My previous article traced the accountability arc of attempts by PNM governments to dilute our country’s accountability framework. That arc is rooted in the record, serving to dismantle the fanciful tales about ‘morality in public affairs’ and so on. According to Dr. Rowley – “Facts are stubborn things.”
Colm Imbert has served as Finance Minister since PNM’s general election win in September 2015. The provisions of S.7 of The Act, which apply to Government to Government Agreements (G2G) and Public Private Partnerships (PPP) have remained the same over that entire period.
The OPR Board was appointed in January 2018 by then President Anthony Carmona, as his final official act, so it was impossible to implement the new system before that.
Afra Raymond was interviewed on Power Breakfast Show on Power 102.1 FM with Richard Ragoobarsingh and Wendell Clement on the delays in implementing the new Public Procurement system in Trinidad and Tobago.
Programme Date: Thursday 30th January 2020 Programme Length: 00:22:21
“…As Minister of Finance I was very much concerned with the decision to introduce a Central Tenders Board and take away the power to award tenders from elected representatives of local government bodies who enjoyed the privilege under existing legislation. That unsound arrangement, bad in principle, was further vitiated by the tendency of local government councillors not to award tenders to the lowest bidder….”
— Dr. Eric Williams, Inward Hunger: The Education of a Prime Minister. (London: André Deutsch, 1969), 250.
This week I juxtapose the delays in implementing the Public Procurement system and the intended amendments declared by Finance Minister Imbert, against the history, so that the wider issue can be understood. Minister Imbert is no outlier, he can be located as the current manifestation of the PNM’s deep and historic unease with modern arrangements for Accountability.
The establishment of the Central Tenders Board in 1961 was a high-water mark set by the first PNM administration in the ongoing struggle to ensure ‘morality in Public Affairs’. Since that 1961 Act, which took five years to implement, there has been a push against those legal provisions by successive PNM administrations, uneven and not always successful, but always in the same dismantling direction.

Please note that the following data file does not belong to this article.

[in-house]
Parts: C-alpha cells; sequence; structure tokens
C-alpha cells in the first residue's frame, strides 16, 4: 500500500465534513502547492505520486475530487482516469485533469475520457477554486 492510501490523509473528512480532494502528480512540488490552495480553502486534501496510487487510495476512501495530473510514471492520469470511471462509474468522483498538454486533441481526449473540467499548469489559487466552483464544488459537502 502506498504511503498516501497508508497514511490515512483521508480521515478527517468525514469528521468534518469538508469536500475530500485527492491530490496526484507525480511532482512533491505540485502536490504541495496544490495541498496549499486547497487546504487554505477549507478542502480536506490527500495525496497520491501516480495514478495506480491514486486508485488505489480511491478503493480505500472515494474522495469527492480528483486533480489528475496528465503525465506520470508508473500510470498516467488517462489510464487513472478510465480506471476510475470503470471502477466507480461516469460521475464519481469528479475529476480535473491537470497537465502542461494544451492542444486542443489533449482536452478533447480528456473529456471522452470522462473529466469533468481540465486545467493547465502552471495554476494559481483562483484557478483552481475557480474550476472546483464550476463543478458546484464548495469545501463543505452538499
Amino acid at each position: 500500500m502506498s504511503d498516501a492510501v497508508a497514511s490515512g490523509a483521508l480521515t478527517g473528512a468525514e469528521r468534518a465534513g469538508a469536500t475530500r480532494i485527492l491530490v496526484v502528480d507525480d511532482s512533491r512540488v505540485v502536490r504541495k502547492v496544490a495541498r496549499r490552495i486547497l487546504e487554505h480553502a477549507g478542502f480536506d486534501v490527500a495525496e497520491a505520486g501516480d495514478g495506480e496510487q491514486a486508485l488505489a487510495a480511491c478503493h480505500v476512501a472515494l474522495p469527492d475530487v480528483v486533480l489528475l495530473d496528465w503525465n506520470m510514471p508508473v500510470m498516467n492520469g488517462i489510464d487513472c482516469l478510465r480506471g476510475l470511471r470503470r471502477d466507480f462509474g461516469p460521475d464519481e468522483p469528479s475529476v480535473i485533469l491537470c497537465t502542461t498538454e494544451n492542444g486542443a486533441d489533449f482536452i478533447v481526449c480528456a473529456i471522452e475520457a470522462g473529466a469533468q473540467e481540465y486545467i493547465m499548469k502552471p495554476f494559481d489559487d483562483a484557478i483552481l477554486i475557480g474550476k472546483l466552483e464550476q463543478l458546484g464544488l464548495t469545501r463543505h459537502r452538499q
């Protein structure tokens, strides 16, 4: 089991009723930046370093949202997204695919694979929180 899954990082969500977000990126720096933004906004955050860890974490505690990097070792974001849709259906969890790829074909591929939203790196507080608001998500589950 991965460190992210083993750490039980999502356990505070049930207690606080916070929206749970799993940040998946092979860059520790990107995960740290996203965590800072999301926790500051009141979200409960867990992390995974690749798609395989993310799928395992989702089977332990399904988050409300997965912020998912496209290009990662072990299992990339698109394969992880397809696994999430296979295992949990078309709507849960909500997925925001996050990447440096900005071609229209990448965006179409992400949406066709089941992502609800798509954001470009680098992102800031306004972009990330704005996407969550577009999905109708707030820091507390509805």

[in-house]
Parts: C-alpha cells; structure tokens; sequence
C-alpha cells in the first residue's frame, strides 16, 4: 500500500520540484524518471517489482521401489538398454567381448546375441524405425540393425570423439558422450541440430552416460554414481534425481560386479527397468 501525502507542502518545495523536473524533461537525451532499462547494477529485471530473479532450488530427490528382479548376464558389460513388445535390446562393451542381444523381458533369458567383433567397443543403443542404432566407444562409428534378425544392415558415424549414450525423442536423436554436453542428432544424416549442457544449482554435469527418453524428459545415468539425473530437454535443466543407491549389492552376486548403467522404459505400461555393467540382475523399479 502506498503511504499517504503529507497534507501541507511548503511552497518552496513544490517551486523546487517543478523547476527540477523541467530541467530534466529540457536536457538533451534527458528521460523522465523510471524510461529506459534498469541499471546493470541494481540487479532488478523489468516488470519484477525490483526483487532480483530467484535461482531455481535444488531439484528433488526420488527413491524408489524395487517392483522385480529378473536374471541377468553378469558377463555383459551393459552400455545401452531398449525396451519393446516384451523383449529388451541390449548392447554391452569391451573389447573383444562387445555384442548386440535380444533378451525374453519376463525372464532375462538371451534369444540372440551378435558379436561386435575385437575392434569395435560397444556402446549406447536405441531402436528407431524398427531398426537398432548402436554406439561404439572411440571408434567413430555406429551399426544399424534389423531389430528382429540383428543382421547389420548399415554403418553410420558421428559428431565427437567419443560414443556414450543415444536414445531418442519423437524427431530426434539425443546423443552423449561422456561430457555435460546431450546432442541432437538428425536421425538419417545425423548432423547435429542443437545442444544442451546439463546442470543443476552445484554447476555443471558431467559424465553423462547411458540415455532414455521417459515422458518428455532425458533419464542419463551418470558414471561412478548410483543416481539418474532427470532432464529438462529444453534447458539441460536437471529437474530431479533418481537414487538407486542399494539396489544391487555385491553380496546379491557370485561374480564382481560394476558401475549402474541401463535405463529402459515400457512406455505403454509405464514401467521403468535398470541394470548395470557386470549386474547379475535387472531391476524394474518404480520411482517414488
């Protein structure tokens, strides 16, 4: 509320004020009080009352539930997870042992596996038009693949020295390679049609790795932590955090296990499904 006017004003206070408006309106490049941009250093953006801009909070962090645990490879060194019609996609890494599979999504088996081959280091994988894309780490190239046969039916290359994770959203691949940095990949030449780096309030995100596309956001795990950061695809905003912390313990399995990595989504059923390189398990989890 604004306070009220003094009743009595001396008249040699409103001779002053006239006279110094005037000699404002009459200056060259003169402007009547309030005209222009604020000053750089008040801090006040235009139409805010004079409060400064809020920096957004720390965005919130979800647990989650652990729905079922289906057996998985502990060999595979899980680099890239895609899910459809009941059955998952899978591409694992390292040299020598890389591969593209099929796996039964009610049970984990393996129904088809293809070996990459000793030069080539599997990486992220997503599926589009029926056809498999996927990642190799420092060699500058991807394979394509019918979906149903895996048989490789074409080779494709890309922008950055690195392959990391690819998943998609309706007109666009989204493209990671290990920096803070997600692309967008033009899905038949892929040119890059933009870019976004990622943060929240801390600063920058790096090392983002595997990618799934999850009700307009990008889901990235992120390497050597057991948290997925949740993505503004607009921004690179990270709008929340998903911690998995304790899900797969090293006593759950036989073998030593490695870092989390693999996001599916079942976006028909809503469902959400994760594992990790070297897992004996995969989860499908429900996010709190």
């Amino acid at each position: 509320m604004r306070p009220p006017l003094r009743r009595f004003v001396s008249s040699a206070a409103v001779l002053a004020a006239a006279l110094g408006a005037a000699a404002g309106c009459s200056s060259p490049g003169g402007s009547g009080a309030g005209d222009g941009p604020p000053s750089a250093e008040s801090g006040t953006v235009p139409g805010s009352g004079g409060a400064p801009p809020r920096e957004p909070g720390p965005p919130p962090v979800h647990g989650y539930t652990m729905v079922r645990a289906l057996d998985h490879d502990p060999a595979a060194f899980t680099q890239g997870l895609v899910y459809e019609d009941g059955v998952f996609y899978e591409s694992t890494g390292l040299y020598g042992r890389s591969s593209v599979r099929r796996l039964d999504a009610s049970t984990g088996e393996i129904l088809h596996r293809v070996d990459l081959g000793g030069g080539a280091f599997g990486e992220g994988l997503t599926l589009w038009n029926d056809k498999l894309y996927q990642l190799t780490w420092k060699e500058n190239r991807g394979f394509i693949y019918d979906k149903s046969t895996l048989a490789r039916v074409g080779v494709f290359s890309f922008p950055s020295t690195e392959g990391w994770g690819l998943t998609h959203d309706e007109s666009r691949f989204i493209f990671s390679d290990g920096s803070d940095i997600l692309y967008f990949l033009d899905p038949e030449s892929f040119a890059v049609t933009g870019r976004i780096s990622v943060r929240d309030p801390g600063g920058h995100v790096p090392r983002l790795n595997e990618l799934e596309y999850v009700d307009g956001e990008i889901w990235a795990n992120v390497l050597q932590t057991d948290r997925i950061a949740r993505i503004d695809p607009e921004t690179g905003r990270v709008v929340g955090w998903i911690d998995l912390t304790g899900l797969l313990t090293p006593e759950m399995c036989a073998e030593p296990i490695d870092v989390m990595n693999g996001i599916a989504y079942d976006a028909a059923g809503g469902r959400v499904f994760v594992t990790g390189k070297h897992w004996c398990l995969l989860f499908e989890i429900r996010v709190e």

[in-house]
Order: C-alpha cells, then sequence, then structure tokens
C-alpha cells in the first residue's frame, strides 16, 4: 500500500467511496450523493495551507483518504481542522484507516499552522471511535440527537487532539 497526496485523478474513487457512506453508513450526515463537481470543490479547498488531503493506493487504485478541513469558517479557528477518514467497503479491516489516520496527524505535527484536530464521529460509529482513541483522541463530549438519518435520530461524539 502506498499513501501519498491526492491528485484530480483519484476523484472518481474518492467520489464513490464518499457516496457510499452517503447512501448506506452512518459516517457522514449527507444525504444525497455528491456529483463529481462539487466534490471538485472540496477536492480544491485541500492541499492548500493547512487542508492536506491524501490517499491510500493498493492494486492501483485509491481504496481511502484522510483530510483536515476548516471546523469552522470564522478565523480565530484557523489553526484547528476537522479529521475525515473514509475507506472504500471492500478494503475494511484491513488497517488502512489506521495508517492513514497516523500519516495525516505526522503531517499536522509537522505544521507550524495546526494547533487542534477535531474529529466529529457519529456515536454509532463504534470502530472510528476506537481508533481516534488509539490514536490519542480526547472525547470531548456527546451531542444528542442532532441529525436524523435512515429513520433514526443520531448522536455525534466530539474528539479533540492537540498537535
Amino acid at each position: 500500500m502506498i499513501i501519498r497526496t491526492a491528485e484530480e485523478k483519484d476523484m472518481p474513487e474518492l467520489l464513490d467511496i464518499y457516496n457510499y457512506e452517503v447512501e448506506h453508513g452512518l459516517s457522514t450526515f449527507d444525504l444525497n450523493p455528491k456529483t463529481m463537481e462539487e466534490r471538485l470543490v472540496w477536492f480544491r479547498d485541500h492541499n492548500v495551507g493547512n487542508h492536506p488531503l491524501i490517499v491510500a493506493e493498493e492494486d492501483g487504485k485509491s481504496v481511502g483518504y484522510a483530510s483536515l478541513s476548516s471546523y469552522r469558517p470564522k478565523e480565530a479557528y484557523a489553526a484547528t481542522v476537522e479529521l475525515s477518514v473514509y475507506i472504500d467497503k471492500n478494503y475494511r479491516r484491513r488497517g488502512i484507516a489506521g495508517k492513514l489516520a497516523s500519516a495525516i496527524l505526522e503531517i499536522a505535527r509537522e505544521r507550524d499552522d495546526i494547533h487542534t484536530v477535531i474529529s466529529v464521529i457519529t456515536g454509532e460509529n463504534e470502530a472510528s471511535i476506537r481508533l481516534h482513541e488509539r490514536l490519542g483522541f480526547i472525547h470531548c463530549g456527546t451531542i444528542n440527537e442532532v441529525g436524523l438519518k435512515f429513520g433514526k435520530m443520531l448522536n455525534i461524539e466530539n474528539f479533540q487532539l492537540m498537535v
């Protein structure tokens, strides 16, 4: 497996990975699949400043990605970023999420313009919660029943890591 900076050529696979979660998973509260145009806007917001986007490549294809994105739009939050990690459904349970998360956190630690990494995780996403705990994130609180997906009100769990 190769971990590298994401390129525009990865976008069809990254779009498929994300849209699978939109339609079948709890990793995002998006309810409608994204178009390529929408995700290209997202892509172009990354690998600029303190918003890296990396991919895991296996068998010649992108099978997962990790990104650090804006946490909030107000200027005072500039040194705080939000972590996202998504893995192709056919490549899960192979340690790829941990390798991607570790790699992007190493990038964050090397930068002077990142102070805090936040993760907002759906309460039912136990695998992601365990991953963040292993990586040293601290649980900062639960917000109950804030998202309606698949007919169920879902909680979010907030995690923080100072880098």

PREVENTION OF CORRUPTION IN PUBLIC WORKS AND PUBLIC PROCUREMENT AND CONTRACTING
“…:29. Promoting the inclusion of anti-corruption clauses in all state and public-private-partnership contracts…”
— From the Lima Commitment ‘Democratic Governance against Corruption’ made at the Eighth Summit of the Americas in April 2018, to which Trinidad and Tobago is a signatory.
Finance Minister Imbert responded at the post-Cabinet briefing on Thursday, 16 January 2020 to the pointed questions raised by the media on the unexplained delays in implementing the new Public Procurement system. The Minister’s stated that he had only received a final position from the Office of Procurement Regulation (OPR) on 18 December 2019, which was too late to take action, given that Parliament had its last sitting for 2019 on 16 December. Continue reading “Public Procurement Delays, part three”→
This continues my series — Part 1 and Part 2 — on the unexplained and unacceptable delays in implementing the new Public Procurement system. Those delays arise from the failure or refusal of the Finance Minister to settle the Regulations which are essential for the Office of Procurement Regulation (OPR) to be fully operationalised.
As far as I know, there has been no response from Finance Minister Imbert to the points raised in the previous article. Of course, no response is required, but given the importance of the issue and the highly engaged communication style of that Minister, I certainly had cause for a pause.
This article will continue last week’s examination of the delays, but first, some background. The new Public Procurement system replaces the Central Tenders Board, so it is useful to note that although the CTB Act is a 1961 law, the first Board was not sworn-in until 1966 – a full five years after the law. Note well, too, that this was at a period when the CTB Act had the full support of the first PNM administration of Dr Eric Williams and the opposition forces were then a mere shadow of their current selves.
Given that background, what can we make of these delays in getting the Office of Procurement Regulation (OPR) up and running? Firstly, even though The Act is No. 1 of 2015, the first OPR Board was appointed two years ago, in January 2018, under the Chairmanship of Moonilal Lalchan.